In the United Kingdom, the Association for the Reform of Latin Teaching (ARLT, still existing as the Association foR Latin Teaching), was founded in 1913 by the distinguished Classical scholar W. H. D. Rouse. It arose from Summer Schools which Rouse organised in order to train Latin teachers in the direct method of language teaching, which entailed using the language in everyday situations rather than merely learning grammar and syntax by rote. The Classical Association also encourages this approach. The Cambridge University Press has now published a series of school textbooks based on the adventures of a mouse called Minimus designed to help children of primary school age to learn the language, as well as its well known Cambridge Latin Course (CLC) to teach the language to secondary school students, all of which include extensive use of dialogue and an approach to language teaching mirroring that now used for most modern languages, which have brought many of the principles espoused by Rouse and the ARLT into the mainstream of Latin teaching.

Outside of Great Britain, one of the most accomplished handbooks used worldwide that fully adopts the direct method for Latin is the well known Lingua Latina per se illustrata by the Dane Hans Henning Ørberg published first in 1955 and improved in 1990. It is composed fully in Latin, and requires no other language of instruction, whereby it is used to teach pupils whatever their mother tongue.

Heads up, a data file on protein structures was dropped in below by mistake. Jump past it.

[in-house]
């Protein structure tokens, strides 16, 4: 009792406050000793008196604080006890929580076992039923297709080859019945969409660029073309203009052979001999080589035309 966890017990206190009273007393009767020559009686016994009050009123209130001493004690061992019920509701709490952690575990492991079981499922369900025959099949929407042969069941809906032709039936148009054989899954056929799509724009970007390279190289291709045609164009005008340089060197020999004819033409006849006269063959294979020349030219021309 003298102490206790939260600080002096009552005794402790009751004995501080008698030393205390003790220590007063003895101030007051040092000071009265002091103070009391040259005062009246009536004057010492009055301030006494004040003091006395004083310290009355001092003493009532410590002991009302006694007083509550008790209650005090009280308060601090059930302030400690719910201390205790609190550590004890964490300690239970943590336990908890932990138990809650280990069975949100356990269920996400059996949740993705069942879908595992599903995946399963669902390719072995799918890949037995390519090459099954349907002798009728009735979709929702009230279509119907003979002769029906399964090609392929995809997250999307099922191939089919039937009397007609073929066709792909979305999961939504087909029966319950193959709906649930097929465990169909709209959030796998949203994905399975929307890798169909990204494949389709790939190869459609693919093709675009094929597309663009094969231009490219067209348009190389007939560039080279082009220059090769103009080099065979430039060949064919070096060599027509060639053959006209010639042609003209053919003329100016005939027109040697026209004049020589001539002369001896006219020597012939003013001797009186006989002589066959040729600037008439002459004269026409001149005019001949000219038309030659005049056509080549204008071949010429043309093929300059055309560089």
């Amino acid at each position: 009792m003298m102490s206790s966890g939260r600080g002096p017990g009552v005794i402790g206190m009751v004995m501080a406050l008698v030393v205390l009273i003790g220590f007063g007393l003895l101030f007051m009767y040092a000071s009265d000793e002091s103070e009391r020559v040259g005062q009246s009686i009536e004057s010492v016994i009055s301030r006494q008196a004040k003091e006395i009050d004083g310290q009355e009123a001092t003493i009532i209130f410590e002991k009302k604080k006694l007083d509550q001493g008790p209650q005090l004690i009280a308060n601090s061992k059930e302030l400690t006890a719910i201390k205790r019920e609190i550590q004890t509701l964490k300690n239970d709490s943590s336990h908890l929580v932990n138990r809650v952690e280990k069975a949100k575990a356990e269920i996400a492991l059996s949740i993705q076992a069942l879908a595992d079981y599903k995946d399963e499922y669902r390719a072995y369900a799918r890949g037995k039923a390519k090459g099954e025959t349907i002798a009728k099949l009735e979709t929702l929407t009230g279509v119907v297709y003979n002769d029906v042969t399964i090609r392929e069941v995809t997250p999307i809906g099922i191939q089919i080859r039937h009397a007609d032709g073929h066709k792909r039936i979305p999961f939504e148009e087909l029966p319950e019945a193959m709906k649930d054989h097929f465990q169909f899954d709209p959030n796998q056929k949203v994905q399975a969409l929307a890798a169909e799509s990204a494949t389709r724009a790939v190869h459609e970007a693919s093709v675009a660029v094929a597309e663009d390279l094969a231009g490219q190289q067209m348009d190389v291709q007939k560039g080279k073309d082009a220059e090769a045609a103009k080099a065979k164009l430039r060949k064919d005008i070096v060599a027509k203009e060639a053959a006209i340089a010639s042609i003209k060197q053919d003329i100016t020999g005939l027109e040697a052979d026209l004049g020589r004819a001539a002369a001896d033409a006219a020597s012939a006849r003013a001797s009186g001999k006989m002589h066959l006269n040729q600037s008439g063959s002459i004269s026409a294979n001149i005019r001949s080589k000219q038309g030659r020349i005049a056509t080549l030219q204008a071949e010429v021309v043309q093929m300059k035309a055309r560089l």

For contemporary communication

Others support the revival of Latin as a language of international communication, in the academic, perhaps even scientific and diplomatic, spheres (as it was in Europe and European colonies through Middle Ages until the mid-18th century), or as an international auxiliary language to be used by anyone. However, as a language native to no people, this movement has not received support from any government, national or supranational.

Supporting institutions and publications

A substantial group of institutions (particularly in Europe, but also in North and South America) has emerged to support the use of Latin as a spoken language.[12]

The foundational first International Conference for living Latin (Congrès international pour le Latin vivant) that took place in Avignon was followed by at least five others.[13] As a result of those first conferences, the Academia Latinitati Fovendae was then created in Rome. Among its most prominent members are well known classicists from all over the world,[14] like Prof. Michael von Albrecht or Prof. Kurt Smolak. The ALF held its first international conference in Rome in 1966 bringing together about 500 participants. From then on conferences have taken place every four or five years, in Bucharest, Malta, Dakar, Erfurt and Berlin, Madrid and many other places. The official language of the ALF is Latin and all acts and proceedings take place in Latin.